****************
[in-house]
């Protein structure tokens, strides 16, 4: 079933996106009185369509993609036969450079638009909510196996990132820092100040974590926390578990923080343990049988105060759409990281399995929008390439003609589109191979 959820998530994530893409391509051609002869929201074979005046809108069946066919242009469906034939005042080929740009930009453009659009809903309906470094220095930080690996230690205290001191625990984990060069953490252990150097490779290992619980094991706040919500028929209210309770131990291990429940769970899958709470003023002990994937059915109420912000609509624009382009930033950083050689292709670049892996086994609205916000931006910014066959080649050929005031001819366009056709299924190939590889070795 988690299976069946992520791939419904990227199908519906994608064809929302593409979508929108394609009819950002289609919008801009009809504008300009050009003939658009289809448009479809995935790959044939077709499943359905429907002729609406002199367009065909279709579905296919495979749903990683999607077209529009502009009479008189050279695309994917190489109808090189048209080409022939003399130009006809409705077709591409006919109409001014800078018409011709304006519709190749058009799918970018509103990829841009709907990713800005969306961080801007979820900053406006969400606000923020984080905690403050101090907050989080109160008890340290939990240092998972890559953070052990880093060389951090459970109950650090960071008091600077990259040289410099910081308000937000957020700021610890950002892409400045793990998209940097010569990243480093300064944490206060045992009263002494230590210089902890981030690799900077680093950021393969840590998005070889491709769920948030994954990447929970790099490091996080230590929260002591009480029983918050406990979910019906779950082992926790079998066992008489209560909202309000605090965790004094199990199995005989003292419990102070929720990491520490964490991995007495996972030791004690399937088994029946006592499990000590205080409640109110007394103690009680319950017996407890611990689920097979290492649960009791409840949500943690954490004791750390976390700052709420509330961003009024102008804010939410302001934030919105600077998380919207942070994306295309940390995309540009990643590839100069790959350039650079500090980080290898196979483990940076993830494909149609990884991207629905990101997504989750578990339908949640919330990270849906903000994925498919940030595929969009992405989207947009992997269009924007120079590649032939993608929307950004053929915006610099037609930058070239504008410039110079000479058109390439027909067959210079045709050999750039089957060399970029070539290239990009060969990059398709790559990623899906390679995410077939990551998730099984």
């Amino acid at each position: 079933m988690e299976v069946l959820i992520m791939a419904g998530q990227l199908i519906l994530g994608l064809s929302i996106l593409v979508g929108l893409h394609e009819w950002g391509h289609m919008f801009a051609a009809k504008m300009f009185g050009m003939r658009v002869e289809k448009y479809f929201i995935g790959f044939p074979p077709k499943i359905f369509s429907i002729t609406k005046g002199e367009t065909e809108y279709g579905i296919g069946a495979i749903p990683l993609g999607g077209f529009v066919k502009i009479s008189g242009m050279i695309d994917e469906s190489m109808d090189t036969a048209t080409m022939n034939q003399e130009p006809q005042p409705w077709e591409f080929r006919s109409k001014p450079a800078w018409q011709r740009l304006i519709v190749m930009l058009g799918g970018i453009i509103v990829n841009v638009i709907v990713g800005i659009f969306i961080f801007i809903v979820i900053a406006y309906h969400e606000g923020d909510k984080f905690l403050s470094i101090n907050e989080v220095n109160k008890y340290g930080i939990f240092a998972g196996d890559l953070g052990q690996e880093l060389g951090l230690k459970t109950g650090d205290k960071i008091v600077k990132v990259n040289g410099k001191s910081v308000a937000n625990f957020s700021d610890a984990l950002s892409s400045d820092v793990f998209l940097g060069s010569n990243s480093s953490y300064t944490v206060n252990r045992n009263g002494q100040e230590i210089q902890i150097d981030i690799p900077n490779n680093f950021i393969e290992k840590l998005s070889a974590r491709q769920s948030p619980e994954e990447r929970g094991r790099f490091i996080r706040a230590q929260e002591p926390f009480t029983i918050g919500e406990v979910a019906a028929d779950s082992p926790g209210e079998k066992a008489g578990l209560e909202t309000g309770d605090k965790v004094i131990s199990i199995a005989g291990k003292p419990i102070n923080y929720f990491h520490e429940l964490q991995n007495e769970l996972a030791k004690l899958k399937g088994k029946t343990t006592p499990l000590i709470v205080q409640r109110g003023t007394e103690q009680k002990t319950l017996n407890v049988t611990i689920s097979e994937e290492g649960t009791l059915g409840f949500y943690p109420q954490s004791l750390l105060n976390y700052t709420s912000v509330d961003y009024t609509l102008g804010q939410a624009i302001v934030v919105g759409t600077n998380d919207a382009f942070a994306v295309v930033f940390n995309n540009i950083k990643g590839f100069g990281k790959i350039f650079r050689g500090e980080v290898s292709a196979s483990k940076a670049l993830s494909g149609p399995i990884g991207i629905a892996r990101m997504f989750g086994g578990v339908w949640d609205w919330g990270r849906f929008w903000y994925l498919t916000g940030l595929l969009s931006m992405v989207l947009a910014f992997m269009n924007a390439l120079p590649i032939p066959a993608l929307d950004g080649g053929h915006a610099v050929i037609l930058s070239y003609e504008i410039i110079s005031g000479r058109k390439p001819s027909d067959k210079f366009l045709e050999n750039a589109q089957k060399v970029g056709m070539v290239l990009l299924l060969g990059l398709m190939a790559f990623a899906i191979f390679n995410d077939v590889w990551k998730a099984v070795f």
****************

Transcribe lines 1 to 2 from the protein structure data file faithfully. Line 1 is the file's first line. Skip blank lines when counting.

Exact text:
[in-house]
């Protein structure tokens, strides 16, 4: 079933996106009185369509993609036969450079638009909510196996990132820092100040974590926390578990923080343990049988105060759409990281399995929008390439003609589109191979 959820998530994530893409391509051609002869929201074979005046809108069946066919242009469906034939005042080929740009930009453009659009809903309906470094220095930080690996230690205290001191625990984990060069953490252990150097490779290992619980094991706040919500028929209210309770131990291990429940769970899958709470003023002990994937059915109420912000609509624009382009930033950083050689292709670049892996086994609205916000931006910014066959080649050929005031001819366009056709299924190939590889070795 988690299976069946992520791939419904990227199908519906994608064809929302593409979508929108394609009819950002289609919008801009009809504008300009050009003939658009289809448009479809995935790959044939077709499943359905429907002729609406002199367009065909279709579905296919495979749903990683999607077209529009502009009479008189050279695309994917190489109808090189048209080409022939003399130009006809409705077709591409006919109409001014800078018409011709304006519709190749058009799918970018509103990829841009709907990713800005969306961080801007979820900053406006969400606000923020984080905690403050101090907050989080109160008890340290939990240092998972890559953070052990880093060389951090459970109950650090960071008091600077990259040289410099910081308000937000957020700021610890950002892409400045793990998209940097010569990243480093300064944490206060045992009263002494230590210089902890981030690799900077680093950021393969840590998005070889491709769920948030994954990447929970790099490091996080230590929260002591009480029983918050406990979910019906779950082992926790079998066992008489209560909202309000605090965790004094199990199995005989003292419990102070929720990491520490964490991995007495996972030791004690399937088994029946006592499990000590205080409640109110007394103690009680319950017996407890611990689920097979290492649960009791409840949500943690954490004791750390976390700052709420509330961003009024102008804010939410302001934030919105600077998380919207942070994306295309940390995309540009990643590839100069790959350039650079500090980080290898196979483990940076993830494909149609990884991207629905990101997504989750578990339908949640919330990270849906903000994925498919940030595929969009992405989207947009992997269009924007120079590649032939993608929307950004053929915006610099037609930058070239504008410039110079000479058109390439027909067959210079045709050999750039089957060399970029070539290239990009060969990059398709790559990623899906390679995410077939990551998730099984």